Scientists pinpoint jealousy in the monogamous mind
Jealousy leads to increased brain activity in areas associated with social pain and pair bonding in monogamous monkeys, finds a study published today in open-access journal Frontiers in Ecology and Evolution. The study is the first monogamous primate model for the neurobiology of jealousy, a powerful emotion that is difficult to study in humans and not typically studied in animals.
"Understanding the neurobiology and evolution of emotions can help us understand our own emotions and their consequences," says Dr. Karen Bales from the University of California, USA. "Jealousy is especially interesting given its role in romantic relationships—and also in domestic violence."
Jealousy typically rears its head when we think a rival threatens a valuable relationship—a potential new lover for our spouse, for example, or a new friend for our own BFF. The "green-eyed monster" brings on strong feelings that can include fear, insecurity and anger. Unrestrained jealousy can have negative health effects and in extreme cases can even lead to violence.
But jealousy also plays a positive role in social bonding, by signaling that a relationship may need attention. It may be particularly important for keeping a couple together in monogamous species like humans. However, little is known about the biology of jealousy and its role in the evolution of long-term pair bonding.
"The neurobiology of pair bonding is critical for understanding how monogamy evolved and how it is maintained as a social system" says Bales. "A better understanding of this neurobiology may also provide important clues on how to approach health and welfare problems such as addiction and partner violence, as well as autism."
Most research on pair bonds has used prairie voles, a socially monogamous rodent. However, this may not be as applicable to humans and other primates.
Bales and her team turned to coppery titi monkeys, a monogamous primate where adults form a strong pair bond. Bonded individuals form an attachment with their partner, show mate-guarding behavior and become distressed when separated—similar to a romantic relationship in people.
"Male titi monkeys show jealousy much like humans and will even physically hold their partner back from interacting with a stranger male," says Bales.
The researchers induced a "jealousy condition" in male monkeys by placing them in view of their female partner with a stranger male. As a "non-jealous" control, on a different day the monkeys were placed in view of a stranger female with a stranger male. After 30 minutes of viewing—during which the behavior of the males was filmed—brain scans were performed to see which areas were activated by each condition. The researchers also measured the levels of various hormones thought to be involved in pair bond formation, mating-related aggression, and social challenge.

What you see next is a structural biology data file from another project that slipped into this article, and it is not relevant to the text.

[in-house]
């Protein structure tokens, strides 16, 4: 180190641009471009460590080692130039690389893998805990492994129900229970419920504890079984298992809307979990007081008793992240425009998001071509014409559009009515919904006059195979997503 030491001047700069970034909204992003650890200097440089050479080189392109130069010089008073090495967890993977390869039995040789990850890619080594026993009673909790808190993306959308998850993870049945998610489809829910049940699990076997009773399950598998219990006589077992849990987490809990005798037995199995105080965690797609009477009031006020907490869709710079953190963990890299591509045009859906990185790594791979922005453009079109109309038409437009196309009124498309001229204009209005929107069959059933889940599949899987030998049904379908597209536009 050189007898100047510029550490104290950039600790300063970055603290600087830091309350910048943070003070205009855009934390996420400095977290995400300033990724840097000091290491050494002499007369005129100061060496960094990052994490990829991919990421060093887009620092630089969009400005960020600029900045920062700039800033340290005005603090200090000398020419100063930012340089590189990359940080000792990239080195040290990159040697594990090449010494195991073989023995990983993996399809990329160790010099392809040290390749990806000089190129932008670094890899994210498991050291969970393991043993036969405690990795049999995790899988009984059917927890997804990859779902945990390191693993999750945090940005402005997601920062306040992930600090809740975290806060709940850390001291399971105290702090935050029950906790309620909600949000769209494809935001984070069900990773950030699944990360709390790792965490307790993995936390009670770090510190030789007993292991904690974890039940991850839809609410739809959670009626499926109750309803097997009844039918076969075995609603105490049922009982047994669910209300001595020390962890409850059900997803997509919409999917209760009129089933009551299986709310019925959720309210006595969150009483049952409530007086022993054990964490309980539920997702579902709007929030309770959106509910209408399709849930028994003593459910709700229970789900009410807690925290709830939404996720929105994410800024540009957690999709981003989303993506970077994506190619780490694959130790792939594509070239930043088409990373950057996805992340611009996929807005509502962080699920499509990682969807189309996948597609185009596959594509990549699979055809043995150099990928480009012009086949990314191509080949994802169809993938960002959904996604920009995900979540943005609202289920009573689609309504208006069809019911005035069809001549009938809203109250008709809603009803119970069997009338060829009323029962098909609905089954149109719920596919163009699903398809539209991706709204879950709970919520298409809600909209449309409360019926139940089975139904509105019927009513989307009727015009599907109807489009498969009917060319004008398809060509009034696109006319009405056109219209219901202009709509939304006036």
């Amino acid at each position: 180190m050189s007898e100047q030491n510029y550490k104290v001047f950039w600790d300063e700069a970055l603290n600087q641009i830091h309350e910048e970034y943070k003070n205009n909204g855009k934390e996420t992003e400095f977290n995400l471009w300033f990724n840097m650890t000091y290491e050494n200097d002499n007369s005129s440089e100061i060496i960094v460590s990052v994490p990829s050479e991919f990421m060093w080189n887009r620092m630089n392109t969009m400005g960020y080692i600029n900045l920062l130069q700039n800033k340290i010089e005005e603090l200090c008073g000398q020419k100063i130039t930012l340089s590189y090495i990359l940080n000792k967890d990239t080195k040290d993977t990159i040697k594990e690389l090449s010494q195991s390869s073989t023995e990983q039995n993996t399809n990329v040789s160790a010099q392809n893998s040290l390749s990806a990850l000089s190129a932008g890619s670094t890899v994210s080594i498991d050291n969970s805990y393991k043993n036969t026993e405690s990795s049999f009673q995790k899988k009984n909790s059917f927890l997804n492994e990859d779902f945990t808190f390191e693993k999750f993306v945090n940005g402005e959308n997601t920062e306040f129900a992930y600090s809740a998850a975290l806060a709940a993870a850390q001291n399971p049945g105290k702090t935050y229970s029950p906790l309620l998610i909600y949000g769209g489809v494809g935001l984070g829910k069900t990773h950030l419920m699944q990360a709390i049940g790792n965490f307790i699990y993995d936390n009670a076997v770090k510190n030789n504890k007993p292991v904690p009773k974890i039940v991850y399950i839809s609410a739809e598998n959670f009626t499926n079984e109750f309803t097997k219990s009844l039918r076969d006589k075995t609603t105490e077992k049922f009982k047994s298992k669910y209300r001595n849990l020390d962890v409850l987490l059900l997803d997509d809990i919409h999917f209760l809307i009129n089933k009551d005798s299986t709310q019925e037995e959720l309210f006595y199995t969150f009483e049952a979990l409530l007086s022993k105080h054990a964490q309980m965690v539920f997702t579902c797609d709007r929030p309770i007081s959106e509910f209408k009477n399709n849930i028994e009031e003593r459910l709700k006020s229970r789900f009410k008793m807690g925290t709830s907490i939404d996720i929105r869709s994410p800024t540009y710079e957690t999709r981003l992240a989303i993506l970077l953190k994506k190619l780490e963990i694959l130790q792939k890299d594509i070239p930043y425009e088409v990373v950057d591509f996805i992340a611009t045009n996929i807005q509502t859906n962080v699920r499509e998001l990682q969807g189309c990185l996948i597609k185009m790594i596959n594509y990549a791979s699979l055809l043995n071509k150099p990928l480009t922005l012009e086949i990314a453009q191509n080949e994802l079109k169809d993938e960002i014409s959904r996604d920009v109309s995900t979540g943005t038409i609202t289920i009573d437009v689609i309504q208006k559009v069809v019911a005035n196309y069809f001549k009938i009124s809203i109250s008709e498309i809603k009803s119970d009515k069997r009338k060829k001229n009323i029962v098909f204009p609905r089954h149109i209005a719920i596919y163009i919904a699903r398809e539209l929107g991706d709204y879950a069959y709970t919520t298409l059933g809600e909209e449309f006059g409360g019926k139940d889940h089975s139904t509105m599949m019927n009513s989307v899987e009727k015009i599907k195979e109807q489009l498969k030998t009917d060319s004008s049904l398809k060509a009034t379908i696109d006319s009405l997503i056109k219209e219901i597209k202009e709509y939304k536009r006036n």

The researchers found that in the jealousy condition, the monkeys' brains showed heightened activity in an area associated with social pain in humans, the cingulate cortex. They also saw heightened activity in the lateral septum.
"Previous studies identified the lateral septum as being involved in the formation of pair bonds in primates," says Bales. "Our research indicates that in titi monkeys, this region of the brain also plays a role in maintaining the pair bond."
"Increased activity in the cingulate cortex fits with the view of jealousy as social rejection," she adds.
The jealous males showed hormonal changes as well, with elevated levels of testosterone and cortisol. Those who spent the longest time looking at their pair mate next to a stranger male showed the highest level of cortisol, an indicator of social stress. The rise in testosterone was expected due to its association with mating-related aggression and competition.
Taken together with the rodent-based model, the titi monkey study suggests that pair bond formation involves areas of the brain involved in social memory and reward, while maintenance of the bond appears to be based on negative reinforcement, that is, avoiding the pain of separation. The locations of these areas differ between rodent and primate brains, but the underlying neurochemistry seems to involve the same hormones.
"Monogamy probably evolved multiple times so it is not surprising that its neurobiology differs between different species," says Bales. "However it seems as though there has been convergent evolution when it comes to the neurochemistry of pair bonding and jealousy."
The question remains as to whether jealousy is the same in female titi monkeys as in males.
"A limitation of our study is that we only looked at males," says Bales. "Female titi monkeys—and humans—also show jealousy, and the neurobiology might be the same or different. Sex differences in the neurobiology of social behavior may ultimately explain questions like why more boys than girls have autism, and why men and women act differently in romantic relationships."